Bargaining Session 22 Update (10.05.19)

During the bargaining session on Saturday at OSU-Cascades, the administration took a new stance that would radically weaken compensation and job protections for faculty. Among the administration’s most troubling proposals were:

The session on Saturday in Bend went from 9am-5pm. Six faculty members observed the session.

The morning of bargaining saw our UAOSU team presenting counterproposals on Dues Deduction and Academic Classification & Rank and the administration team presenting counterproposals on Academic FreedomGrievance Procedure, and Arbitration. While these administration’s counterproposals contained some troubling issues, they were largely consistent with the progress towards agreement that the two teams have been making in recent weeks.

The counterproposals the administration presented in the afternoon were very different.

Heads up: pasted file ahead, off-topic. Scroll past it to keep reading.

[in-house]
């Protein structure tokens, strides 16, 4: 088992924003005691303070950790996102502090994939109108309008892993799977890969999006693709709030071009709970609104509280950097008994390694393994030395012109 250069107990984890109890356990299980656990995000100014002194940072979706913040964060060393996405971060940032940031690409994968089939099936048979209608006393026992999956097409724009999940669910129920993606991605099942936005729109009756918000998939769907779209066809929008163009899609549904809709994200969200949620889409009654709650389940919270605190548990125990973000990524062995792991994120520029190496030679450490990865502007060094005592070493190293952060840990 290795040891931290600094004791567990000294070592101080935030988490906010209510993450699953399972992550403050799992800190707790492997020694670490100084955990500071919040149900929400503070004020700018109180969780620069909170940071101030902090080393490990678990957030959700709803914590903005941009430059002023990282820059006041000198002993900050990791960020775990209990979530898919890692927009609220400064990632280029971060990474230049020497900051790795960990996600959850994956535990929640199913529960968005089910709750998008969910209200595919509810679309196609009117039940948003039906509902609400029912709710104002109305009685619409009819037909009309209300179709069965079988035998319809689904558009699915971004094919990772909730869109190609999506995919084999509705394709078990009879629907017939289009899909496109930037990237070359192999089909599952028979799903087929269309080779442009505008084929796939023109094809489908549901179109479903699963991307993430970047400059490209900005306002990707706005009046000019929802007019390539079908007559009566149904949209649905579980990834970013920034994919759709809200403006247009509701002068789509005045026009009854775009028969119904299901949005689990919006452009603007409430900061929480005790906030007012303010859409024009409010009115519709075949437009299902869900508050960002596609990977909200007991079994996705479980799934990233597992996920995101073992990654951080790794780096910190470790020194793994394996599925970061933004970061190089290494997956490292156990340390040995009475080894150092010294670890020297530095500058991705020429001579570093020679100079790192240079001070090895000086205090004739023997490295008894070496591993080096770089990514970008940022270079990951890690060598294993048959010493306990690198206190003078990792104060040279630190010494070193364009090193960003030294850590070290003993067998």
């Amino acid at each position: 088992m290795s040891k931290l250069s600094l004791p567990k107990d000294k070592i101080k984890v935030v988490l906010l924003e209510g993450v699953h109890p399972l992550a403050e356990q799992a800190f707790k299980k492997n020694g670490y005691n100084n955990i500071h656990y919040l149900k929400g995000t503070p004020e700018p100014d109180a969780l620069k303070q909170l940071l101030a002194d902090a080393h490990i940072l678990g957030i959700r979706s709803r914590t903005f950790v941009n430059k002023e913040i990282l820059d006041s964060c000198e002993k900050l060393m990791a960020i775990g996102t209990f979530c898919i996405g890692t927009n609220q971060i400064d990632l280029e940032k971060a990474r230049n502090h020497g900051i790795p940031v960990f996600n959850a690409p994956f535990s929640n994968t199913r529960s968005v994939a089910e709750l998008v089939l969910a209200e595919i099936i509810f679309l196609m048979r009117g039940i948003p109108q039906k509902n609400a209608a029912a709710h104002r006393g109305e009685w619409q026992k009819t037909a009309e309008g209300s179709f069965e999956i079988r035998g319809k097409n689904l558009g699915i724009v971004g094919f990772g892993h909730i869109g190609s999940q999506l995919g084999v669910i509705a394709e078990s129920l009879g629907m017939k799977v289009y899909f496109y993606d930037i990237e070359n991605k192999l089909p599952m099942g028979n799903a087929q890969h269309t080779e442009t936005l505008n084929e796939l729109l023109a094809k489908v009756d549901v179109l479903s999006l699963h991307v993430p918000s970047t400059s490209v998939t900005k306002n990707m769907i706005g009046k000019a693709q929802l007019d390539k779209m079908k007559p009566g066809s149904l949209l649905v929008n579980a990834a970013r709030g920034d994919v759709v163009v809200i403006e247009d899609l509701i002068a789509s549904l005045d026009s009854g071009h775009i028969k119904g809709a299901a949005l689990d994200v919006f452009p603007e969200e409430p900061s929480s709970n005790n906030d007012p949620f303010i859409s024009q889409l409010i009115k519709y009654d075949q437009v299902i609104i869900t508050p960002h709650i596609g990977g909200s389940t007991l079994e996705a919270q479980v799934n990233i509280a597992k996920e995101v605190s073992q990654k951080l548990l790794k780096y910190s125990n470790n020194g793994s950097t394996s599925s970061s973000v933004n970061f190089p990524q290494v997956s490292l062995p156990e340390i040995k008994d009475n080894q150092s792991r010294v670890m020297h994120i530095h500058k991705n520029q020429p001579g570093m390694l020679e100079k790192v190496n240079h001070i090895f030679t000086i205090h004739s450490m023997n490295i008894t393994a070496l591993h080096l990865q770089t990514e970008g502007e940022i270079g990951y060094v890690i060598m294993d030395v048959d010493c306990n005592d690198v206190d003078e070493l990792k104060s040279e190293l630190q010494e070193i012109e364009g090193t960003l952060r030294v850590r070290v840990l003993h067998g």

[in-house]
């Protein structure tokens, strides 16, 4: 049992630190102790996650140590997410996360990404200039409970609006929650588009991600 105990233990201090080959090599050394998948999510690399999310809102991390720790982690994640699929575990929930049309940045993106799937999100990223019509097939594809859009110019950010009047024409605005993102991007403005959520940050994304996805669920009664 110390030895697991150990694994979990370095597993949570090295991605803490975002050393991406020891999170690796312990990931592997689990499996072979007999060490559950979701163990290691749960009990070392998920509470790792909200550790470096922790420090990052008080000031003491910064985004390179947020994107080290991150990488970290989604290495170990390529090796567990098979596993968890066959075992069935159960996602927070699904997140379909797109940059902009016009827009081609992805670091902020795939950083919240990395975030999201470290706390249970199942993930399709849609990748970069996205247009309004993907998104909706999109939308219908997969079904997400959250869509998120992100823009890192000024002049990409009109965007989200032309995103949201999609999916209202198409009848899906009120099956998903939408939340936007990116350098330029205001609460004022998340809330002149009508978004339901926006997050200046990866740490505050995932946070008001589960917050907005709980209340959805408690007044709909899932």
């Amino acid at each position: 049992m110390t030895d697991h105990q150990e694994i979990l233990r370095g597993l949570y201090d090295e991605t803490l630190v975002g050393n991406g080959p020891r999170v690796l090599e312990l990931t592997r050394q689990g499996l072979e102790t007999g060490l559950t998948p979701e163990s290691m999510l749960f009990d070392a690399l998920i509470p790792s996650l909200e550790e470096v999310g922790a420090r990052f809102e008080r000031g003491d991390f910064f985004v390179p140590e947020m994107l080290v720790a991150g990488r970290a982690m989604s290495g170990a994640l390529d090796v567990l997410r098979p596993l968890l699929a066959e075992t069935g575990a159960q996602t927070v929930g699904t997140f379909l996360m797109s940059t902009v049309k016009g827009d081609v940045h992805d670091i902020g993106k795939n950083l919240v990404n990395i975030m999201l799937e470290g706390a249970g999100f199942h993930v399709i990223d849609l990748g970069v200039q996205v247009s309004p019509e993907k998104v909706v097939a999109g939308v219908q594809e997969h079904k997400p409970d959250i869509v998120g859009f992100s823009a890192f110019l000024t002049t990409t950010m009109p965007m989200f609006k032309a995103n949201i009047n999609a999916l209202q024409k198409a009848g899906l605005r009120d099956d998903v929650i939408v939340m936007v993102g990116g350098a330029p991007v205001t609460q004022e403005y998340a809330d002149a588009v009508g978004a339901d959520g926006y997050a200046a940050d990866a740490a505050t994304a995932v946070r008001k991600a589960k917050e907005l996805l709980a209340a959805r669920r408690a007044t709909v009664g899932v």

In their first response to our financial proposals, the administration gave us a one-page counterproposal titled Benefits that could radically alter the health insurance and retirement benefits that faculty receive. Instead of agreeing to maintain the current 95% employer contribution to our PEBB health-insurance premiums, they proposed that the administration be given the unfettered flexibility to reduce the amount they pay. Our team pointed out that under their proposal, the administration could decide that faculty were responsible for 100% of the health insurance premium, which would be a cut in annual compensation of $16,000 for the average faculty member and $26,000 for a faculty member whose spouse and children were also covered by their PEBB health insurance. While the administration team said that it was not their intent to change the 95% employer contribution, they agreed that their proposal would allow them to do so at will.